My rating: 4 of 5 stars
One of the most enjoyable fantasy novels I've read this year, and the end kept me up past bedtime. It's a common trope done very, very well. Half-breed outsider finds himself thrust into position of authority on the throne, doesn't know who to trust (with good reason). While children often fantasize about how wonderful it would be to be ruler of the world, the reality is truly horrific. No privacy, no freedom in anything from how you get dressed to how you eat your meals, no close friends, no chance to "be yourself".
What I loved about Maia's story was...Maia. He's basically a nice guy. He's not brilliant, he's not an athlete, he's not tall and good looking, he can't even dance or ride a horse. What he can do is feel, and feel deeply. His natural empathy helps him navigate through the byzantine palace regimen and politics and stands him in good stead as he find unexpected allies.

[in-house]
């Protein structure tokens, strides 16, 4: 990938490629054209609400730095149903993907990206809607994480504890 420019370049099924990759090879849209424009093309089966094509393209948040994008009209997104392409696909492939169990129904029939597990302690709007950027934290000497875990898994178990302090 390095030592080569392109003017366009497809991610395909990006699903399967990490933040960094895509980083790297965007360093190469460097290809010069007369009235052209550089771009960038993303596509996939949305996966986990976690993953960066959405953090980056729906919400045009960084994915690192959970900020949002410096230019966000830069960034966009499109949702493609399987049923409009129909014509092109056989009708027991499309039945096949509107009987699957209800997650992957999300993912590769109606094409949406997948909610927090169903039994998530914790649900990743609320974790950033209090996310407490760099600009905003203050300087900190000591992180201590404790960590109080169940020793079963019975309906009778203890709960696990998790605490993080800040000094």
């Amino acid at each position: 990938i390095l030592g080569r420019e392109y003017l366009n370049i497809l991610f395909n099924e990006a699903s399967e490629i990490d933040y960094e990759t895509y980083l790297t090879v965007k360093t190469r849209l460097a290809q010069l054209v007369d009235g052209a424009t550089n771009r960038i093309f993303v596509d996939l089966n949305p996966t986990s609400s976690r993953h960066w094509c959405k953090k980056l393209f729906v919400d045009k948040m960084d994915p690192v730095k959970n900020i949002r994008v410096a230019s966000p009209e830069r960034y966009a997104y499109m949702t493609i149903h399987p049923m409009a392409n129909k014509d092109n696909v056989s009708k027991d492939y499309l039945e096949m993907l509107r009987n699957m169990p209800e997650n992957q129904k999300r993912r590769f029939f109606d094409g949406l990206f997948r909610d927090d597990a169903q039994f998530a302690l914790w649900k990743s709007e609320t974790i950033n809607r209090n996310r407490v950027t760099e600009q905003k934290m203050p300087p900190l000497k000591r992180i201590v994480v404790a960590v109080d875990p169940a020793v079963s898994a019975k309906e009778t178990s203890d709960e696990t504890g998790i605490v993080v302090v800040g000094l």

The women in the novel were also fabulous: I want to see more of Maia's betrothed, the woman picked in an arranged marriage. She's interesting and could be a good foil for him. There were older women who were more than stock crones/mommies/villainesses: Kiru, the cleric; Arbelan, the deposed Empress and others. It highlights the importance of good secondary characters in worldbuilding.
I hope there will be a sequel, even though I stayed up long past my bedtime finishing the book. Kudos to Ms. Addison on an excellent and enjoyable tale.
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